Then came the task of entering my family tree itself. Working with Ancestry’s software takes a little getting used to (so allow time for it initially) and I made some mistakes but it is generally human-friendly. When you set up your tree, you can elect to have a completely private tree or you can go public with it. Many set up their trees under a username and no-one would know who you actually are in real life. That’s a personal choice. I’ve been quite honest about who I am (she says writing this blog under my writing pen-name!) and I’m public with my family tree but I’ve kept off anyone living. In fact I think Ancestry does that themselves.

It has been heart-warming posting up portrait photographs of ancestors, some gone over 150 years, and watching little family groups appear with growing associated data to remind us they were here on this planet once-upon-a-day.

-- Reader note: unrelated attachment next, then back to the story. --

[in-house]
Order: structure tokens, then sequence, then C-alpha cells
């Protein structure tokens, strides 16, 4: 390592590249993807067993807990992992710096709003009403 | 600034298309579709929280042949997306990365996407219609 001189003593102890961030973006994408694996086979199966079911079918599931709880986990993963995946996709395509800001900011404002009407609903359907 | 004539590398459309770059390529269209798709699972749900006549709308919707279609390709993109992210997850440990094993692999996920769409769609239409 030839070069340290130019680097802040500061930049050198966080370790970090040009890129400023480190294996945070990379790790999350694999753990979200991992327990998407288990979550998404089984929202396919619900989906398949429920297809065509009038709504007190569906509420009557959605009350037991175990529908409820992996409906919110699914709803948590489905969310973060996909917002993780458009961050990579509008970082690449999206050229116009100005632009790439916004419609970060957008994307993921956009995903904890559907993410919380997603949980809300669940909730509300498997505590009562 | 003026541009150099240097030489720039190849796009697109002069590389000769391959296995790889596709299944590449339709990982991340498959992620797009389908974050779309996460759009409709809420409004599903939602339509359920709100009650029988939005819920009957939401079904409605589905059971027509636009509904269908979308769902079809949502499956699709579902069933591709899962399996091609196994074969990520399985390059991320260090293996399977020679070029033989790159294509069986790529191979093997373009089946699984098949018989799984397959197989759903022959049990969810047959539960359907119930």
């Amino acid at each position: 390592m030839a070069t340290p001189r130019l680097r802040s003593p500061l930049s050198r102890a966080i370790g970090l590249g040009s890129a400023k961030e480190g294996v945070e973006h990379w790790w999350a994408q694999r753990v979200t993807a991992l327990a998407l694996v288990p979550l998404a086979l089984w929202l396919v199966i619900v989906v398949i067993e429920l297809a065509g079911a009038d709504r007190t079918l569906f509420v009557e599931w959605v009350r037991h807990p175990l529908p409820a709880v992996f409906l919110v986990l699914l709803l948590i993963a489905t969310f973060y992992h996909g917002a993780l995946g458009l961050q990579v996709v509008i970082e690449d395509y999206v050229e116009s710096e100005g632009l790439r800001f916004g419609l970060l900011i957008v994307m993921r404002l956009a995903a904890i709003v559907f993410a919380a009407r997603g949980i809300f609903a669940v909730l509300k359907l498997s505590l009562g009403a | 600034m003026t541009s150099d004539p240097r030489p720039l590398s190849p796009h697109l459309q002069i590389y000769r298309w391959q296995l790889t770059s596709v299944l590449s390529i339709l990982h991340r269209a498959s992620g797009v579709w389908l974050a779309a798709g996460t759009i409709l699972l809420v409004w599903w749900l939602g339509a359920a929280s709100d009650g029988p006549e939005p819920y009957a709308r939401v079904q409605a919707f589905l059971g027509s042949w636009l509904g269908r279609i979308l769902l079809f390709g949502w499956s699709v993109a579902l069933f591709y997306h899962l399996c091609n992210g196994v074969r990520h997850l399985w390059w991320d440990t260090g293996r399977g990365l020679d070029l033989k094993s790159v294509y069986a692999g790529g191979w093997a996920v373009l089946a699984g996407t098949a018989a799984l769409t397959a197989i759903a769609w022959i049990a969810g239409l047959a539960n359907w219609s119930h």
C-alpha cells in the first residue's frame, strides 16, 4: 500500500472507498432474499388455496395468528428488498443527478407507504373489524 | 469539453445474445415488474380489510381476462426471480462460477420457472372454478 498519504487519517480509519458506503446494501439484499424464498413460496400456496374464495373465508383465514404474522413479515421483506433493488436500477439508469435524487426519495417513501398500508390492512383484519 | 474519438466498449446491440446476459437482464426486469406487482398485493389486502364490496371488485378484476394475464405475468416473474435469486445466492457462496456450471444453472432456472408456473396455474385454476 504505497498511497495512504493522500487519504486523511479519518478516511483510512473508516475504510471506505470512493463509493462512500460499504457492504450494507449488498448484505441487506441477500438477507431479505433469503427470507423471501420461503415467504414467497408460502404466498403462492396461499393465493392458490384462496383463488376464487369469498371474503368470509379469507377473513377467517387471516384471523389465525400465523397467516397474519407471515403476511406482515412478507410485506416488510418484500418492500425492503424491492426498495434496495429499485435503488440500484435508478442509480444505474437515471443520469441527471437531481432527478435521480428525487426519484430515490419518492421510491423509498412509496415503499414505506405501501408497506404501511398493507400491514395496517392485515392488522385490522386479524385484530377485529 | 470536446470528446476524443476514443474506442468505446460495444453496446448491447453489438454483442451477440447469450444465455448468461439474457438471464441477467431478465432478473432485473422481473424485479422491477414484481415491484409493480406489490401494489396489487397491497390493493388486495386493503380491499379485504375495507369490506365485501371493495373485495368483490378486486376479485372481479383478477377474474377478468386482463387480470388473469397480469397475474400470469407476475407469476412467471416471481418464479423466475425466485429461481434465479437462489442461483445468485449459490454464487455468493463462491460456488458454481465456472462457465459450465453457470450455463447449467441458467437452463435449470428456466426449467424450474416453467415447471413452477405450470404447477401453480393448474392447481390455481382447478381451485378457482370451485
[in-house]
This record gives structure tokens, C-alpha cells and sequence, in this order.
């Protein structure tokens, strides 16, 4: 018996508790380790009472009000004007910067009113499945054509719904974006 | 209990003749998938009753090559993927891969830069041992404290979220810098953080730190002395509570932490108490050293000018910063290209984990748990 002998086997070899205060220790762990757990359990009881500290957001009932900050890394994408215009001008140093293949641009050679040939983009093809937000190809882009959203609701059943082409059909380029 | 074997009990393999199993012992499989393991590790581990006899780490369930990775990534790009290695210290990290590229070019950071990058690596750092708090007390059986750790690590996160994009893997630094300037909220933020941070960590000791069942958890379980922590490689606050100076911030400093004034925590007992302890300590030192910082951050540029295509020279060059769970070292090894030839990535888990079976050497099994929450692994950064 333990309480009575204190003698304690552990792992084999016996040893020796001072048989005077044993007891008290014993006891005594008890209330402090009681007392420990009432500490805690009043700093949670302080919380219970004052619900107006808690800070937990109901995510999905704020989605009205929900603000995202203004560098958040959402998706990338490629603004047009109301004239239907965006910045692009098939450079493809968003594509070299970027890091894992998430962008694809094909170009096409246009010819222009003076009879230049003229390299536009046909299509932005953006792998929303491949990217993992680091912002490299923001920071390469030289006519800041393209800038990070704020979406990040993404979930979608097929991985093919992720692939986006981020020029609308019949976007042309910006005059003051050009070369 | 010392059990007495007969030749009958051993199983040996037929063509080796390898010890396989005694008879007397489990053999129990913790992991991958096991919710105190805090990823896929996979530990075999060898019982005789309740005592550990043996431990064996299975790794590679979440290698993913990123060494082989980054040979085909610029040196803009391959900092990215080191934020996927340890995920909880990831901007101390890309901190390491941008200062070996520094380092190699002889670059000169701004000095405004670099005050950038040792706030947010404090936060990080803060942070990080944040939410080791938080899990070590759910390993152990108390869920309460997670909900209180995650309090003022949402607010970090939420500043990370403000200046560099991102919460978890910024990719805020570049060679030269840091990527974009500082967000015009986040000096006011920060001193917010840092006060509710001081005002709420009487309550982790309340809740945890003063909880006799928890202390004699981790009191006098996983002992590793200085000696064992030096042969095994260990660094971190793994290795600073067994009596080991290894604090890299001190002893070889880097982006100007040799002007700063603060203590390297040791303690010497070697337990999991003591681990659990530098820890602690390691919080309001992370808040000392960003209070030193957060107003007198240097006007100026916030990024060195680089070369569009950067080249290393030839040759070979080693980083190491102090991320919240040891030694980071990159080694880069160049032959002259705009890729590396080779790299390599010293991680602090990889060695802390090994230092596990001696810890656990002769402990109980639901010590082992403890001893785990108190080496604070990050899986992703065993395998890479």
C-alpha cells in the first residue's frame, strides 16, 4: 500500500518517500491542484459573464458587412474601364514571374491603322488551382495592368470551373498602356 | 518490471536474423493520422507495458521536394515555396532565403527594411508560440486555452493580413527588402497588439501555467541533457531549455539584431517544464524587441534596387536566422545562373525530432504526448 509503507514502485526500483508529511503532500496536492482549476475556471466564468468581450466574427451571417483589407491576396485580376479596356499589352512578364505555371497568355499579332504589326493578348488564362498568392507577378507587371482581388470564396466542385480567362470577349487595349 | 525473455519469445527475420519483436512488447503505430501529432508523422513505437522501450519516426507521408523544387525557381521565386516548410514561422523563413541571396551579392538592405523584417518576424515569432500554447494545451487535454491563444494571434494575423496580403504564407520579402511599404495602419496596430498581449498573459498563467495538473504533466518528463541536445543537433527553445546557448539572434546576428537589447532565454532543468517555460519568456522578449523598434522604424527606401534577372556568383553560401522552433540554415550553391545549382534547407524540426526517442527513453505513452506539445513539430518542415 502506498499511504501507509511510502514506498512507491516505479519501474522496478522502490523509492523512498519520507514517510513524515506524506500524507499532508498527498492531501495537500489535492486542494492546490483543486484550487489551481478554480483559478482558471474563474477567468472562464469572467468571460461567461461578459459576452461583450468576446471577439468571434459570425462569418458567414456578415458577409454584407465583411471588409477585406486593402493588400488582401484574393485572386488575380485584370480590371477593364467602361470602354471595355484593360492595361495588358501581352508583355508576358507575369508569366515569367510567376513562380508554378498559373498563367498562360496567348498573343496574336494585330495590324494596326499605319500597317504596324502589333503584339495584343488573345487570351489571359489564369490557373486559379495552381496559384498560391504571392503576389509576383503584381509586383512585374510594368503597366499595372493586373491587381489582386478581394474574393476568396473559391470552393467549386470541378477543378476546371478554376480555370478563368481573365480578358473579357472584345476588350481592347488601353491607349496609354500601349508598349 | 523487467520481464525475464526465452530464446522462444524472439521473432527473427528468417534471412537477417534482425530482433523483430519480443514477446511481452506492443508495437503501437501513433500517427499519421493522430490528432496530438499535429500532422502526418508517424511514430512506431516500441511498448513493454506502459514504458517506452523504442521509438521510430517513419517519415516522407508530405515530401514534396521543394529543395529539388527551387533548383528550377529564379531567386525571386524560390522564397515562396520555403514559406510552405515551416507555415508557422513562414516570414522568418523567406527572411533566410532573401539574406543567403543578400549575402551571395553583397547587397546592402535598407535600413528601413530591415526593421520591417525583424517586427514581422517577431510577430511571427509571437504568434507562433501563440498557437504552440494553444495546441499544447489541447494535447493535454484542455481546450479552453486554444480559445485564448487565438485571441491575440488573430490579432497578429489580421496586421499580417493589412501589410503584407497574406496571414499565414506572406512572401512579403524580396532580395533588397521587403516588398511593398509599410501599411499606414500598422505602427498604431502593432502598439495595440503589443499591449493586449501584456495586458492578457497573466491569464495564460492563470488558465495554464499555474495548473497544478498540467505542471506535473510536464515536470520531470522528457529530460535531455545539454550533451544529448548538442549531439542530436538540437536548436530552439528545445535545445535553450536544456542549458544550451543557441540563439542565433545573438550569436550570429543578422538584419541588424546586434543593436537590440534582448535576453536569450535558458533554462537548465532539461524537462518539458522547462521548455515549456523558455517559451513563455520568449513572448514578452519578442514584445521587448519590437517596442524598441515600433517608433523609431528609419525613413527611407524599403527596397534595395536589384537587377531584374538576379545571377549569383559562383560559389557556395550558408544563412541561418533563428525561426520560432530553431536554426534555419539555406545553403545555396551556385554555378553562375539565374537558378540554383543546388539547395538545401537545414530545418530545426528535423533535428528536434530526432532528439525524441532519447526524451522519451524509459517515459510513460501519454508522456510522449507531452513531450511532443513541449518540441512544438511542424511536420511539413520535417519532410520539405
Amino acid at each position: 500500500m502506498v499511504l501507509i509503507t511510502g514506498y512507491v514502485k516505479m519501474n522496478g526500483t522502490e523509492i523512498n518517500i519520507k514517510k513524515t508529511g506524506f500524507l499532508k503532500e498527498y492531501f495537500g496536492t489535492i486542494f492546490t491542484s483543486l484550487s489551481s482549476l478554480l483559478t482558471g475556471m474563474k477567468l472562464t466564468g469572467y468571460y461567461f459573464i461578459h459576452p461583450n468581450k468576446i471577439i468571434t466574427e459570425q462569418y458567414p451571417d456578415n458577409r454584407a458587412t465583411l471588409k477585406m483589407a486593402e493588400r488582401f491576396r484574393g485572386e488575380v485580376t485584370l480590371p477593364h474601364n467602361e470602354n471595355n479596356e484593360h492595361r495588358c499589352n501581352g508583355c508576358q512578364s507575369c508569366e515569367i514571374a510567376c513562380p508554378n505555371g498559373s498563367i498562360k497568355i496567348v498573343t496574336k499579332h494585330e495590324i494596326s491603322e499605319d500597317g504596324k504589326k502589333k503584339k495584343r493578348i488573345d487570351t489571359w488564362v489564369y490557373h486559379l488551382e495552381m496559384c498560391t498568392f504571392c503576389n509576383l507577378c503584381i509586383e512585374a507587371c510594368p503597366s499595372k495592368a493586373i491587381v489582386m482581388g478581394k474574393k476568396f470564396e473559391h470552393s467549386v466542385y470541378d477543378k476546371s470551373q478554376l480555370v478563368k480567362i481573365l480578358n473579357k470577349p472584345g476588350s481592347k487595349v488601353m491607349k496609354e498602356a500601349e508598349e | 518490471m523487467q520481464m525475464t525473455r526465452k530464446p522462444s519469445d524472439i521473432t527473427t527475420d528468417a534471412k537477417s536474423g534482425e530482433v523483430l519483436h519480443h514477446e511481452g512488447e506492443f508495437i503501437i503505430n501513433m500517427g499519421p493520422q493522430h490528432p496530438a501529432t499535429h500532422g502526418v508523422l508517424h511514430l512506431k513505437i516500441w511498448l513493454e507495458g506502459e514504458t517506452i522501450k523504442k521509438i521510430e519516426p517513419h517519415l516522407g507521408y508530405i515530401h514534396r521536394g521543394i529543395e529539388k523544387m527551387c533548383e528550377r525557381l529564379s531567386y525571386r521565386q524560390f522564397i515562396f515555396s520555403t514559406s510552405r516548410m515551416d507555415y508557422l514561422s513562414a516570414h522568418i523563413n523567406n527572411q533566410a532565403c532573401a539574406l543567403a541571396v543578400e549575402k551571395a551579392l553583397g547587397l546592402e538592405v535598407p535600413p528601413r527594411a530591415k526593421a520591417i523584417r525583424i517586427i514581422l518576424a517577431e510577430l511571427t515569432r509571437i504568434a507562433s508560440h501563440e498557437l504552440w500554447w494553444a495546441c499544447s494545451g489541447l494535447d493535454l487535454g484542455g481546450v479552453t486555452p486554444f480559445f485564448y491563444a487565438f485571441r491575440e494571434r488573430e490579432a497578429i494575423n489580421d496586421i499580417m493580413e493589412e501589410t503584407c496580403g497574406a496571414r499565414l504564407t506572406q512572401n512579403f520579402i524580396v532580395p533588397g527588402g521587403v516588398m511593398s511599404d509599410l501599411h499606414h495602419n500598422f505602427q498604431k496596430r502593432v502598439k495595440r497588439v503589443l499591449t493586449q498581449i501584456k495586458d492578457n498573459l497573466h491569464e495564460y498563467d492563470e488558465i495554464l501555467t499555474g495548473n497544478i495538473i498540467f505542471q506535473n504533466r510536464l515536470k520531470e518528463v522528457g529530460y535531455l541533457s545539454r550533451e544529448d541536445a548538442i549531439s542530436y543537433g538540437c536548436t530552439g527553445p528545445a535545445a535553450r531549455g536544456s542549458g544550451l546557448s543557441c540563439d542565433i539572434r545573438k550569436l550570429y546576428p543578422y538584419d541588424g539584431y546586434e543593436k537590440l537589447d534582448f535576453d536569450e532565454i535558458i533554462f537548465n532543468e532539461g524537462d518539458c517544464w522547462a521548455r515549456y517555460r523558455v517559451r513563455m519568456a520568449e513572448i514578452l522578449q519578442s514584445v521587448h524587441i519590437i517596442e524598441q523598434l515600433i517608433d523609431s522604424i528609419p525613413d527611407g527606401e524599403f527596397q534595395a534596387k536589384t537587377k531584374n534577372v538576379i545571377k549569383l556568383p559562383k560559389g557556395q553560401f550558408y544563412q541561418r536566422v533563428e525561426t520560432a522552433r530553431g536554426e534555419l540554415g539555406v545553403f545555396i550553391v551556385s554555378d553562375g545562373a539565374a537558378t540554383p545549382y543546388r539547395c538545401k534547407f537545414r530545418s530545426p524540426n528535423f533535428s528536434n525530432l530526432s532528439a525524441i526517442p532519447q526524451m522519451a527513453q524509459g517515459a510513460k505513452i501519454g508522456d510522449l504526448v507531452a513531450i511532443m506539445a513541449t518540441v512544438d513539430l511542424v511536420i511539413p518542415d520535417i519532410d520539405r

The benefit of putting your tree up is several-fold. Firstly little green leaves start to appear at the top right of the ancestors called ‘hints’. The system has done its own quick research and found links to the trees of those who also carry your ancestor and to public documents such as census, military records etc.

This speeds up the growth of your tree because it brings in that information to be assessed. It’s possible to review dates, siblings, spouses, children and sometimes photographs or documents and to incorporate that information into your tree. Some have to be ignored or shelved to a later time if you aren’t sure.